weather report

Monday, March 08, 2010

Temperatures throughout the Northwest have been well above normal, but in Walla Walla wine country the fact that the thermometer has been hitting 70 degrees is not necessarily a cause for celebration. Looking at her Waitsburg garden for the first time in several months, Mrs. G noted that “it looks more like early May than early March.” Buds on the service berry trees are about to burst into leaf. The ancient apricot tree is not only loaded with buds, but many are open and already attracting bees.

I know this for a fact because I was up in it for much of the afternoon yesterday, doing the spring pruning. The sun was shining, the sky was a deep blue, and there was barely a hint of a breeze. Shirtsleeve weather. I could literally feel buds opening as I stood in the crook of the gnarly old tree, and the scent of them was intoxicating.

But the neighbors, gathered around the coffee pot in the hardware store, sounded a dire warning. “If those flowers are already open on your apricot tree, you’re likely to lose your crop” they glumly predicted. That’s because temperatures are expected to drop into the upper 20s at night this week, and possibly even colder. “You’ll have to buy one of them $50,000 wind machines if you want any apricots!” they added, with a grim chuckle.

We have I believe the only apricot tree in our town of 1200, so it’s a matter of some concern, though personally I’d be just as happy to have a year off from picking up all the fruit. Most of it ended up feeding the Monteillet’s pigs anyway, along with last year’s pumpkin crop.

But the farmers’ wisdom in these parts says you don’t plant anything in the garden until Mother’s Day, which is still two months off. And if the grapevines get too many more of these extraordinary sunny, warm days, and get too far ahead of themselves, there will be a better than average chance that a lot of damage could ensue. A spring without a good hard freeze is about as rare as, well, apricot blossoms in early March.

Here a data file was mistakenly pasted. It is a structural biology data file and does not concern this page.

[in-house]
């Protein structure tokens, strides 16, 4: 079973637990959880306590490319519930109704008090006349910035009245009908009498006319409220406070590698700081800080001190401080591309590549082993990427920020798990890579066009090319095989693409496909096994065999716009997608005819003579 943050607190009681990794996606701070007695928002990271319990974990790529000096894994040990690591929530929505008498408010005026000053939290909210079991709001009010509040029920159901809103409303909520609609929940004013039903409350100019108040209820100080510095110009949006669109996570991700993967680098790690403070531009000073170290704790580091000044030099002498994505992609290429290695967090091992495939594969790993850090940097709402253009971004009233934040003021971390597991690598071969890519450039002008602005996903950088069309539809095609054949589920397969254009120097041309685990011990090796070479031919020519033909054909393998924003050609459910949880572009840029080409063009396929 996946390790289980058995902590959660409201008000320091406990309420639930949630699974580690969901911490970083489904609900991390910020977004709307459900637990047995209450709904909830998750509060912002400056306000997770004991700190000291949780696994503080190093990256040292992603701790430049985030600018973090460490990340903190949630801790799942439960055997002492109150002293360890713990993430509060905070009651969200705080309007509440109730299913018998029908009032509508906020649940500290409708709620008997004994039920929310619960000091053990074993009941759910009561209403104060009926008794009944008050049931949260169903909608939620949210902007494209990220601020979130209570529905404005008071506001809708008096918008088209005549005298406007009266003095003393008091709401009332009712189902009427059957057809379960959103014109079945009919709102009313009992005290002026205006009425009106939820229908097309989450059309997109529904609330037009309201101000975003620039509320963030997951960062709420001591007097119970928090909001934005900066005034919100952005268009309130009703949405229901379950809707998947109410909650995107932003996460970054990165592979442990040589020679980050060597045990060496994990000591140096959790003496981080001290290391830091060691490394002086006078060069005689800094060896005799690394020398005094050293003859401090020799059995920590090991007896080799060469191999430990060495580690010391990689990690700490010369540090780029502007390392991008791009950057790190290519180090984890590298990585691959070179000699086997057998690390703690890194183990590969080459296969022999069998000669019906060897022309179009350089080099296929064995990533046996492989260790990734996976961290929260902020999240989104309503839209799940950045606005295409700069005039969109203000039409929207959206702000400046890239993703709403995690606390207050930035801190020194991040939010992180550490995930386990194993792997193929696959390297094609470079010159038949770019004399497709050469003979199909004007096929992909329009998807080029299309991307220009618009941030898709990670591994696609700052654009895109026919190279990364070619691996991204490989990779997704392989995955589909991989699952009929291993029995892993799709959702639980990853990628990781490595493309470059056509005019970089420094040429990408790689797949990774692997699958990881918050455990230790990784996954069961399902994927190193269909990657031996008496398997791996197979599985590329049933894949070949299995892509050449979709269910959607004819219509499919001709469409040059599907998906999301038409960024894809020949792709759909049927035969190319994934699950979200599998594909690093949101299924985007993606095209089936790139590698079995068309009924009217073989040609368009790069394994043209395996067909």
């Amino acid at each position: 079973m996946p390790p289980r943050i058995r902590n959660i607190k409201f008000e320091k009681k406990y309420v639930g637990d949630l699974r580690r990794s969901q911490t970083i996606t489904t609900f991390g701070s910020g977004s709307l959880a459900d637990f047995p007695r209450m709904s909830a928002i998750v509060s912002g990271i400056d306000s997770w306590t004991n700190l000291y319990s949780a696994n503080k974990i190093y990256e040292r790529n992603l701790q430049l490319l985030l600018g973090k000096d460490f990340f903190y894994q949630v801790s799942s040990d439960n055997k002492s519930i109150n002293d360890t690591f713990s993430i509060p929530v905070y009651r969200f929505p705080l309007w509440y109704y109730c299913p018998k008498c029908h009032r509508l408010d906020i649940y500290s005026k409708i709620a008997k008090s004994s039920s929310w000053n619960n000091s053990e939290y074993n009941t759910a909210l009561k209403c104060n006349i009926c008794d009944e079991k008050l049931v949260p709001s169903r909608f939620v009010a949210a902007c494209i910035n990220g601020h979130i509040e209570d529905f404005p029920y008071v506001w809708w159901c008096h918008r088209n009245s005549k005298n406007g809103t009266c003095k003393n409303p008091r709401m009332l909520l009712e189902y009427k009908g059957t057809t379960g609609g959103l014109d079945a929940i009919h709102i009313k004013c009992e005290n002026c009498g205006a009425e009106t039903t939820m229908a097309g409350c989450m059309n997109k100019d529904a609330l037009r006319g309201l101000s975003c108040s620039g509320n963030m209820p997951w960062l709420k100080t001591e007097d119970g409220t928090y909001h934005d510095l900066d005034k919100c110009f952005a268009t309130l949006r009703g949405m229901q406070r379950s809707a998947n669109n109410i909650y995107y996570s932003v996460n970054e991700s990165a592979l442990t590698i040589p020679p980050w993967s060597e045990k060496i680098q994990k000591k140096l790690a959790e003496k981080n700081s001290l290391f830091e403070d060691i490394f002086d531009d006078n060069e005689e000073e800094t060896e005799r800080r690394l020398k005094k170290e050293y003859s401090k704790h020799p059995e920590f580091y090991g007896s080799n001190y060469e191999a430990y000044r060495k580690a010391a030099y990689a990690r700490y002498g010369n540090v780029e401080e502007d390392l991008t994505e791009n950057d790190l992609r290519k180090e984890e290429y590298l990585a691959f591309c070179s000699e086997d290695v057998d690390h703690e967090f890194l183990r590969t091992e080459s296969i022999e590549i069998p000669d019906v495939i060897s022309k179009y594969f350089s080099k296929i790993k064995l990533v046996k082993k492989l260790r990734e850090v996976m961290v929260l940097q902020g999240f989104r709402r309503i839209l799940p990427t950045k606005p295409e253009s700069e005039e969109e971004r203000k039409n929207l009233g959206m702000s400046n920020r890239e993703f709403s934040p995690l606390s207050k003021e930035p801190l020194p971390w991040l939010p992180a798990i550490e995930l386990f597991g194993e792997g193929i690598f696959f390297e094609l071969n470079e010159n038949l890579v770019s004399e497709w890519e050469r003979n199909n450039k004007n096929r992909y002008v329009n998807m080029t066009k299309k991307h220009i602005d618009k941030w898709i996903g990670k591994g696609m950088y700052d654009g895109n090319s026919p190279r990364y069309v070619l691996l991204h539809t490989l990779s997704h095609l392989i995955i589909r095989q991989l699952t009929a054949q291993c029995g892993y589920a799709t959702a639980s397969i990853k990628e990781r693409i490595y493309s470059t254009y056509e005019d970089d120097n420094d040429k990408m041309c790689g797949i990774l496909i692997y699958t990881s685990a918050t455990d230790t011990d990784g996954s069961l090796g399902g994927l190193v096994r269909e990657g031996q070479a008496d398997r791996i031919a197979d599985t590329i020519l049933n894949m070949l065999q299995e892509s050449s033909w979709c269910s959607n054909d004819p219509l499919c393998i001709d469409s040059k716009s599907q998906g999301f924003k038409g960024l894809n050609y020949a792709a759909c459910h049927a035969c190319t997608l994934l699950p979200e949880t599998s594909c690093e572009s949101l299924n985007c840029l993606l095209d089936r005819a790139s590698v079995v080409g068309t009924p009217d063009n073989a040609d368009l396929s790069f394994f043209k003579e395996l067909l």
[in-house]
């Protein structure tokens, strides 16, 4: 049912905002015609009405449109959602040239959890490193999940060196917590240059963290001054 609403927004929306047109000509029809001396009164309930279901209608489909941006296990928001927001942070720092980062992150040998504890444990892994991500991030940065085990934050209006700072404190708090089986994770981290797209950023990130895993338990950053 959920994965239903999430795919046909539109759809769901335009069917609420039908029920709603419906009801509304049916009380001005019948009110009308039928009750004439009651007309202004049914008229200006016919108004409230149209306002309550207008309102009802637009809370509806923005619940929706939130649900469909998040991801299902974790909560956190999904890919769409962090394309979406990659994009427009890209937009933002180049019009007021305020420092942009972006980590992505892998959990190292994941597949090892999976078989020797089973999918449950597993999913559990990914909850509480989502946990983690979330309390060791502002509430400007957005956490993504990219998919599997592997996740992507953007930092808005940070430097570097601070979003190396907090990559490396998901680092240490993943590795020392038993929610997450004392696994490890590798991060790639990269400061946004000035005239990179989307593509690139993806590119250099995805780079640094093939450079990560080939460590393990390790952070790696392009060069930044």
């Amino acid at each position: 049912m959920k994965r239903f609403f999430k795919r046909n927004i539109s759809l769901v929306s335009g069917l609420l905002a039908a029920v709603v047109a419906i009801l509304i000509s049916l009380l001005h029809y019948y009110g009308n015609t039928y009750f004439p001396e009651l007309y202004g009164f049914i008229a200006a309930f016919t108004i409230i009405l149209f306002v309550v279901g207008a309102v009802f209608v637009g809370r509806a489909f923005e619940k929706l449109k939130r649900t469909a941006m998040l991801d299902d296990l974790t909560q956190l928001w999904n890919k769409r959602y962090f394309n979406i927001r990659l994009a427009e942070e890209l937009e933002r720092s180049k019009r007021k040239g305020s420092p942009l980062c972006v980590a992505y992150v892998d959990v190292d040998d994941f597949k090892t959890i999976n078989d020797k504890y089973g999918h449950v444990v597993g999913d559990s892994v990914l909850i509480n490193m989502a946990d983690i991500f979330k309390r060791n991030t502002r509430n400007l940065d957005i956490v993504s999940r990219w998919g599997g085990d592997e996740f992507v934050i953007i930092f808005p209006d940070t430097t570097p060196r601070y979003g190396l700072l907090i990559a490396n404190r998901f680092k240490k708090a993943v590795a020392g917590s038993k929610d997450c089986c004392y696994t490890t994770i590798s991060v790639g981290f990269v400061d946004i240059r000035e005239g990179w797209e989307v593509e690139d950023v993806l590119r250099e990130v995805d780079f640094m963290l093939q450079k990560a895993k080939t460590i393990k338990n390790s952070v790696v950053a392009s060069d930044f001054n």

I’ll be walking the vineyards later this week and will have a better idea of this year’s prospects. Anyone care to weigh in from other parts of eastern Washington?

7 comments:

Sean P. Sullivan said...

Paul, will be interested to hear how things are looking in the vineyard and what growers have to say. It's snowing here on the west side after having temperatures in the 60s over the weekend. Things seem quite off cycle at the moment.

Anonymous said...

Buds are still very tight at Ciel du Cheval with no overtly discernible sap flow. It's too early for us to tell if we'll be a couple of days earlier than historical budbreak; however, the condition of the vineyard looks good so far (even from my paranoid pessimistic point-of-view)...

Ryan Johnson

Gail Puryear said...

Grapes are still tight here in the Rattlesnake Hills. We have not seen temps above 60 yet, but about 5 degrees above normal for a month. Our forsythia is in full bloom - about two weeks early. Those $50,000 wind machines have already been fired up for nectarines. Bud break here is usually around April 22 which coincides with the end of nasty frosts. Two weeks early exposes us to two weeks of killer frost. They don't call her Mutha Nature for nothing.

terroirist said...

Buds are also tight on my backyard syrah in Walla2. From my experience, grape vines seem to respond to soil temps rather than air temps and a few warm days doesn't push the soil temps ahead of schedule very much. Having said that, I think this cool weather we're now having is a good thing - a continuous week or two of that warm sunny weather would definitely elevate the soil temps above normal and foster an earlier and more frost susceptible bud break.

Chris said...

I drove the Yakima Valley from Union Gap to Prosser and back yesterday. Lots of Cherry blossoms and some early peach or apple blossoms. I noticed some pruning going on in a couple of vineyards but didn't get close enough to check buds (even if I knew what to look for). Temp this morning is 28 F. I haven't looked yet, but I 'd guess all wind machine are churning and lots of smut pots are burning. Expect an Air Pollution Advisory in the Yak today. I'm no expert but I'd guess the cherries are most at risk.

MagnumGourmet said...

King5 did a report (not sure you can really call it that) about the weather's effect on the 2010 vintage. I have to say that I find the level of reporting in this piece nearly offensive.
http://www.king5.com/news/Washington-winemakers-await-effect-of-El-Nino-winter-on-grapes-87793517.html

PaulG said...

Magnum - I wouldn't want to rely on KING (or any TV, even at the network level) for my wine news. They need action, and let's face it, the most exciting part of the year at wineries (from a television point of view) is when grapes are being dumped into de-stemmers. Oh, and maybe a bottling line - that gets them going. Good wine reporting on TV is pretty much an impossible assignment. I know, I worked in TV for many years.

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